Occidental heading east  

Posted by Big Gav in

The WSJ has a report on at least one US oil company looking to cash in on Iraq's oil - Occidental Petroleum - Oxy, At Least, Wants in on Iraq

As Iraq prepares to auction off oil contracts next week, the biggest of the Big Oil companies are keeping mum on whether they plan to bid. Exxon Mobil Corp. CEO Rex Tillerson said earlier this month his company was “still evaluating” whether to participate. Representatives for Chevron Corp. and ConocoPhillips said much the same in interviews this week.

But at least one oil chief is happy to say he wants to get into Iraq: Ray Irani, chairman and CEO of California-based Occidental Petroleum Corp. “Iraq is a huge resource play,” Mr. Irani said in an interview. “The place is full of opportunities.”

Other companies have complained privately that Iraq is offering only so-called “technical service contracts” rather than the production-sharing deals companies prefer. That means, in essence, that the companies would be serving as contractors, getting a fee for their work but not owning any of the oil they produce or the reserves left in the ground.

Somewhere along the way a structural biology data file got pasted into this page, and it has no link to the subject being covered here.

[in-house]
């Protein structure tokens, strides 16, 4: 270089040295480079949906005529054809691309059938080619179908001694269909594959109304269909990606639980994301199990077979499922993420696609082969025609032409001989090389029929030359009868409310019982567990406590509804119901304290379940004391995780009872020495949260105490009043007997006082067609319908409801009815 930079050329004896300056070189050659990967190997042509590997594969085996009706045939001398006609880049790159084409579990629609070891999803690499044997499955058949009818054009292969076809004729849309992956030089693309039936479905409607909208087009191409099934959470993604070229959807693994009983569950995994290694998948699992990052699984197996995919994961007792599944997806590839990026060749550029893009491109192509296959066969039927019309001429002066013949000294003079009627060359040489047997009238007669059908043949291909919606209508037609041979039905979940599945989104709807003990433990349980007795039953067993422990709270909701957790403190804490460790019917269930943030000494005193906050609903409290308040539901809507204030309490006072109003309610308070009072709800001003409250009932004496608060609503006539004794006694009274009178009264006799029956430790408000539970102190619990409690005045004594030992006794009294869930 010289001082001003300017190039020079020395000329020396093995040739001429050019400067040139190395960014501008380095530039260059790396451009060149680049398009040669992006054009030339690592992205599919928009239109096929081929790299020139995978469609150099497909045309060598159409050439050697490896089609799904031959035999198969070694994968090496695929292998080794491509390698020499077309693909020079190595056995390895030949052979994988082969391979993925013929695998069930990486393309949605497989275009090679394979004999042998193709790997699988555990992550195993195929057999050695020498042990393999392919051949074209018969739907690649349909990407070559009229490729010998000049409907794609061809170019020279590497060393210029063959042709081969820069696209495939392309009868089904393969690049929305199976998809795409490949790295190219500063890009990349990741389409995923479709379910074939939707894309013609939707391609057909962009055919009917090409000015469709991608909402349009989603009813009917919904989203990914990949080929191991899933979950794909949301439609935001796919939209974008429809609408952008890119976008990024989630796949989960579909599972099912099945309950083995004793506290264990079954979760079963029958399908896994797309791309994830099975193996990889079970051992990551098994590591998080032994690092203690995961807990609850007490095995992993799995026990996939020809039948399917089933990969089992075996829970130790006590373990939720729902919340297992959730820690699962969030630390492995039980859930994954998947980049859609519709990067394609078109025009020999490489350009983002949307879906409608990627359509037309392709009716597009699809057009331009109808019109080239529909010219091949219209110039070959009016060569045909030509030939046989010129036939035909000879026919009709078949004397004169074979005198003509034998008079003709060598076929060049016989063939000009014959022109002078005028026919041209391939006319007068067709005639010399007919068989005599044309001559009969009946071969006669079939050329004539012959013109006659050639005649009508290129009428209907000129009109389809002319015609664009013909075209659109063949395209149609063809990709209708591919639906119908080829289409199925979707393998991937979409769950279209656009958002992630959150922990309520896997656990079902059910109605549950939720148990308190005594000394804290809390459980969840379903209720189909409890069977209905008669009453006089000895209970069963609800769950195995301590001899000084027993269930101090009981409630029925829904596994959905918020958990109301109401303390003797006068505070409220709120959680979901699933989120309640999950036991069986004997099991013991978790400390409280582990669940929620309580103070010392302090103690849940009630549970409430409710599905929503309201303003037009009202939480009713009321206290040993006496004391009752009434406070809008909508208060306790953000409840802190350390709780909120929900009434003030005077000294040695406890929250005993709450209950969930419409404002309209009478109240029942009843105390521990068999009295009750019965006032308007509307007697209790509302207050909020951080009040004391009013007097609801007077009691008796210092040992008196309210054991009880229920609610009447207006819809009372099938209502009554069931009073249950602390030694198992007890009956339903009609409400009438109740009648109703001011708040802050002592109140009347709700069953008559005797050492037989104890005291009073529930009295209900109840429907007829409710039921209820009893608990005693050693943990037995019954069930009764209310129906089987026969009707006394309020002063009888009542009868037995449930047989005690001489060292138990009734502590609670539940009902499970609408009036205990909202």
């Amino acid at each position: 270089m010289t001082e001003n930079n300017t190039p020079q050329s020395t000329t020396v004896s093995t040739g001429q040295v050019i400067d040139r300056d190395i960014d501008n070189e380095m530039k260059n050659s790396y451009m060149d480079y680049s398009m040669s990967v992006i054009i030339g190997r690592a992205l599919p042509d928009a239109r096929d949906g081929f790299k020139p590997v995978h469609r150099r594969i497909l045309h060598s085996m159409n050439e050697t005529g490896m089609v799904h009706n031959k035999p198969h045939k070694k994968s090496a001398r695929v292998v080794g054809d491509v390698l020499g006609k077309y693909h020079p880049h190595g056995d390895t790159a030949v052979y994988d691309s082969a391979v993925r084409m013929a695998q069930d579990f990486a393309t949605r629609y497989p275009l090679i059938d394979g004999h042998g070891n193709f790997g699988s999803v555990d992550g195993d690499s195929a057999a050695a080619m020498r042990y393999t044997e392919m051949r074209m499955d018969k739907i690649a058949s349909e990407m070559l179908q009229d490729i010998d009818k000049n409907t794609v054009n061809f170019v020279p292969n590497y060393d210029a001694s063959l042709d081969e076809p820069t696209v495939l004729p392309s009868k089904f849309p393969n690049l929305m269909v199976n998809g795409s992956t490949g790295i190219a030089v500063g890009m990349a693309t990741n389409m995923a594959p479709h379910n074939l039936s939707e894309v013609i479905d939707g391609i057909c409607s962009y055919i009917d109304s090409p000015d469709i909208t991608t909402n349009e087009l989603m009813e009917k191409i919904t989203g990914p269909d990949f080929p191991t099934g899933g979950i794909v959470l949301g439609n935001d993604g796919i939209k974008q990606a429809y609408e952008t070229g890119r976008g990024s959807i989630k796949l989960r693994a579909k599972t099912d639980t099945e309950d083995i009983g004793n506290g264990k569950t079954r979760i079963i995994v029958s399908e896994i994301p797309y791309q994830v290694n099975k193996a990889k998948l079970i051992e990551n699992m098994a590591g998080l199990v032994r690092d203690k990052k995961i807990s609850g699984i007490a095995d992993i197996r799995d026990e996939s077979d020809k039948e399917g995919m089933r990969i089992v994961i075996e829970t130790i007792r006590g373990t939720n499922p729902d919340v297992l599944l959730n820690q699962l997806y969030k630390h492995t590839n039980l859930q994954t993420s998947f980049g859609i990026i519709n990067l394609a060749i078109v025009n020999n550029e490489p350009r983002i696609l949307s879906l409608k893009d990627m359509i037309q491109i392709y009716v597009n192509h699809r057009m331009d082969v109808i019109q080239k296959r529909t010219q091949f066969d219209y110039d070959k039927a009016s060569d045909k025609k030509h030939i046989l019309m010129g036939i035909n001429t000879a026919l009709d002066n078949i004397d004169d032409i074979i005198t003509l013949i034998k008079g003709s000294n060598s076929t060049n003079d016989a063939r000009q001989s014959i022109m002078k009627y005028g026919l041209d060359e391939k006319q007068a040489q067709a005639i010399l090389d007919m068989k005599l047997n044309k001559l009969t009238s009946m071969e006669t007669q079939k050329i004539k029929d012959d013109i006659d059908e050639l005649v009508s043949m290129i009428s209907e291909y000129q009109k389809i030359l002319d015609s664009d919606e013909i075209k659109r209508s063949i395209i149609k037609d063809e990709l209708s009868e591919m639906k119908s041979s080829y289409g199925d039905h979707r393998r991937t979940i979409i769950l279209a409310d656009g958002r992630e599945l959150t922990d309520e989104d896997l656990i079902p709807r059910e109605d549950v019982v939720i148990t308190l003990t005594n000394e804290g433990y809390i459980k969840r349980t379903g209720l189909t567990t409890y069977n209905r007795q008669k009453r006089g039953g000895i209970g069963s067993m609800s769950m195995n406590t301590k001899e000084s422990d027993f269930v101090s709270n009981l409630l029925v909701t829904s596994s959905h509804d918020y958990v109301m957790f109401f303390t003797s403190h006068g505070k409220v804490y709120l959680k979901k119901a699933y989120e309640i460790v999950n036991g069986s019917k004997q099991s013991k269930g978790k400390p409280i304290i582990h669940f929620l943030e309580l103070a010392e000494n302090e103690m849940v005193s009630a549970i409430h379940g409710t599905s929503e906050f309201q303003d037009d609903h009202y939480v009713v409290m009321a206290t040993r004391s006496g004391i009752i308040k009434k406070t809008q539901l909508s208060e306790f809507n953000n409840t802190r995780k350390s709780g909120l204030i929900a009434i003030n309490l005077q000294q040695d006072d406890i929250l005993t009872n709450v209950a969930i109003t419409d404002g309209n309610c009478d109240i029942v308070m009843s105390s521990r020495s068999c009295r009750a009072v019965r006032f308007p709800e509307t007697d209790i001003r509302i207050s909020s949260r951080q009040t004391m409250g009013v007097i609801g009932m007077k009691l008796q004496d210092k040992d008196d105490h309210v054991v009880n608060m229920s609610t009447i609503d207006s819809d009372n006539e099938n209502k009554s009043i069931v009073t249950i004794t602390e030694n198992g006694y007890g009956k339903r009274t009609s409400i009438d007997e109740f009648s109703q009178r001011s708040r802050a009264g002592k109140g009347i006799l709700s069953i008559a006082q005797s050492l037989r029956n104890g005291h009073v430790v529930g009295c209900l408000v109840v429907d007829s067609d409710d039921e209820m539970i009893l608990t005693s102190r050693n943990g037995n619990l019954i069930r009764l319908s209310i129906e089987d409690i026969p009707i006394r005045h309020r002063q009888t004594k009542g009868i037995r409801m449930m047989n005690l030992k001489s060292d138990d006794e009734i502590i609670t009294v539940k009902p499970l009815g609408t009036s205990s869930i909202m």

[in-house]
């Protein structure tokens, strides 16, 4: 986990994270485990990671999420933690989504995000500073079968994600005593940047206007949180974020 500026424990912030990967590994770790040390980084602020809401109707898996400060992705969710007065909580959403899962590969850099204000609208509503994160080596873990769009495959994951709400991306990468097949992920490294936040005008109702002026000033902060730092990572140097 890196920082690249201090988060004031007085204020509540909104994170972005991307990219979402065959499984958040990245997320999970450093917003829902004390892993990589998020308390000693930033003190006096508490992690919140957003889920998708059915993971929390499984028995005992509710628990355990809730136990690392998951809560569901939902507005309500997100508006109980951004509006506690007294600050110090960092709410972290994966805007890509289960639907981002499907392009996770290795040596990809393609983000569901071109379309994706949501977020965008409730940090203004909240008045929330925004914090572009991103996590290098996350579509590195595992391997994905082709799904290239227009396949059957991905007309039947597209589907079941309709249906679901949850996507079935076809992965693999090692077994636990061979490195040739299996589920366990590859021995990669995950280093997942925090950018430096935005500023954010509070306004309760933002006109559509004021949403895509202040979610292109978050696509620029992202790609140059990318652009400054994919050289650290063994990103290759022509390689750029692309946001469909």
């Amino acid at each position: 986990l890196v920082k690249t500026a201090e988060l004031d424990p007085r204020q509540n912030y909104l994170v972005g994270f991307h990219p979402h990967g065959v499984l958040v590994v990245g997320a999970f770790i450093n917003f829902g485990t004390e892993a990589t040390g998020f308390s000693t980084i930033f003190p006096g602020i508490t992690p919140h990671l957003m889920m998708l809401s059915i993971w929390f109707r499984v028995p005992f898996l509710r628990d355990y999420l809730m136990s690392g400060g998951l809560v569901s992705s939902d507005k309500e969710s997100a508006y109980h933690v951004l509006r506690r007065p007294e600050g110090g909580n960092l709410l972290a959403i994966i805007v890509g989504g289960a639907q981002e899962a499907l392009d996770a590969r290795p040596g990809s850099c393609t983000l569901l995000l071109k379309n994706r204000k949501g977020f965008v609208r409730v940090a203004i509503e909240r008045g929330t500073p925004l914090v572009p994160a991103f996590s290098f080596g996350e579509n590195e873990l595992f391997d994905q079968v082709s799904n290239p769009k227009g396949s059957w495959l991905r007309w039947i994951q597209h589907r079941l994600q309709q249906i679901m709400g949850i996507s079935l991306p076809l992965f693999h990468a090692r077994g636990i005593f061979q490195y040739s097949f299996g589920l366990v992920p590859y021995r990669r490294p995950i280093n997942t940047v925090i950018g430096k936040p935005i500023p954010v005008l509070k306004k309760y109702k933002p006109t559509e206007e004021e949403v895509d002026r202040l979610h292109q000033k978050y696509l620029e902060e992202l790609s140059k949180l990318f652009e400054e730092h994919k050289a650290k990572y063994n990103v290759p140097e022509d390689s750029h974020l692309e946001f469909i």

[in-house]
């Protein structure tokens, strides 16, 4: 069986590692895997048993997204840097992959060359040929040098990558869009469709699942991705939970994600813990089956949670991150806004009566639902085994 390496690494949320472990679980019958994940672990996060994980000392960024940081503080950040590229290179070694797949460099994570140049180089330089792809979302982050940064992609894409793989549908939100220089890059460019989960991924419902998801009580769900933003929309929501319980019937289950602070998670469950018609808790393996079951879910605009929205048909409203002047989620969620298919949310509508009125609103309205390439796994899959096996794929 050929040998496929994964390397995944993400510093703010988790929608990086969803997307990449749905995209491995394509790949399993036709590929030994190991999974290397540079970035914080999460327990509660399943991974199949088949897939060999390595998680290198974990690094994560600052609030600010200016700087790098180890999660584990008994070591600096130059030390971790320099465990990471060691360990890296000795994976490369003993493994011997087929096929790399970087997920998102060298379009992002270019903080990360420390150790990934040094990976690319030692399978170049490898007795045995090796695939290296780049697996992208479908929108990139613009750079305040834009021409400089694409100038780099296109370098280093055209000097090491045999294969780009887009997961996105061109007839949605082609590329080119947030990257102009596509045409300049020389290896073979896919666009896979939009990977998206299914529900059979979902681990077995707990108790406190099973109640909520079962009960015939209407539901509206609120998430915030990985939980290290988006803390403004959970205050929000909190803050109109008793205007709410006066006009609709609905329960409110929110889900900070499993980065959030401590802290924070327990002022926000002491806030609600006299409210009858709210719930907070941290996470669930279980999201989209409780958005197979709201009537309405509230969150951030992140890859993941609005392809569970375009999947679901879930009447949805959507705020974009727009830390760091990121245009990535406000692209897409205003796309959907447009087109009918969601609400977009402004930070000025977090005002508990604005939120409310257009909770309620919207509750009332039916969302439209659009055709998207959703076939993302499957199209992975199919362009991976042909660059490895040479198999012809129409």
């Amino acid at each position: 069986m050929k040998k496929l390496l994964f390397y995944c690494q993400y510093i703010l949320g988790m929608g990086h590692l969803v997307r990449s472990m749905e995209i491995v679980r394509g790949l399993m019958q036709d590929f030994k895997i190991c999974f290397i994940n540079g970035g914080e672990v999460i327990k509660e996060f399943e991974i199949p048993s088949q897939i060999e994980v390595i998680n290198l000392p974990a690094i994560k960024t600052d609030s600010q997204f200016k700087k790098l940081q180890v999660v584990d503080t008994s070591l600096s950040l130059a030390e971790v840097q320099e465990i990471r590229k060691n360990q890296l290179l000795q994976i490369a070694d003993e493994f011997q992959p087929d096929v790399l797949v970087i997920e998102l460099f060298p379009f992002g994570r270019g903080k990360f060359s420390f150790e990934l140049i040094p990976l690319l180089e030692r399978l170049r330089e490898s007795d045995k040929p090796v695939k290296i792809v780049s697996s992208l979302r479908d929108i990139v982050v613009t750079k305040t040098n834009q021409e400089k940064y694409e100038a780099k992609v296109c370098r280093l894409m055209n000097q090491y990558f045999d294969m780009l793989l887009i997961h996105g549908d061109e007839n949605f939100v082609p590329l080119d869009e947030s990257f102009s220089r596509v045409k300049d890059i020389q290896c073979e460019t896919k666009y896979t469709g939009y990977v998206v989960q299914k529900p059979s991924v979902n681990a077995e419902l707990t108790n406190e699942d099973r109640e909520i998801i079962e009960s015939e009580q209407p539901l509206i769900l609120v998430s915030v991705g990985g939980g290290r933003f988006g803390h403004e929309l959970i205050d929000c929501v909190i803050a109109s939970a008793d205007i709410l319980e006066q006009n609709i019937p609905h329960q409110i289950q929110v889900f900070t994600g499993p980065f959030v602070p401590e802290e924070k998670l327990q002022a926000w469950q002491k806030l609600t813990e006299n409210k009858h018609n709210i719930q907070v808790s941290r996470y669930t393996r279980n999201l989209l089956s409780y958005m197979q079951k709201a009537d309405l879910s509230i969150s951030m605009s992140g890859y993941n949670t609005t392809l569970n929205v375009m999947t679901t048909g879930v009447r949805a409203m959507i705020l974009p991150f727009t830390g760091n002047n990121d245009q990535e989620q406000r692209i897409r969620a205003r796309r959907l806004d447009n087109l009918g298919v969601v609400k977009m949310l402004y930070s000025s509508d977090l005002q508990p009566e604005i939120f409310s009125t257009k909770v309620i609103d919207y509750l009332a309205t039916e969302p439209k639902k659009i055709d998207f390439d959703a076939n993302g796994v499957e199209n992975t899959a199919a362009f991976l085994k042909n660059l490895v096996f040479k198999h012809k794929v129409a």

Mr. Irani said the structure of the contracts doesn’t bother him. After all, he noted, owning reserves is no guarantee—look at Venezuela, where companies owned reserves until the government nationalized the oilfields two years ago.

“As long as the returns on investment are attractive and merit the risk that’s involved, we don’t have a problem,” he said. “I’m not hung up on whether you can book reserves or not.”

Not that Mr. Irani doesn’t see risks. The security situation in Iraq remains uncertain, he said, especially as U.S. armed forces pull back. The political situation is just as unstable. As a result, Mr. Irani said Occidental would prefer to get involved as part of a consortium rather than going it alone.

Occidental is far smaller than Exxon and its ilk, and it specializes in the kind of projects Iraq is offering—rejuvenating old, neglected fields and developing previously discovered resources—rather than the exploration the supermajors do best.

But most experts expect that, despite its complaining, Big Oil will fall in line and participate in next week’s auction. After all, at 115 billion barrels of proved reserves and plenty of territory left unexplored, Iraq is too big to ignore.

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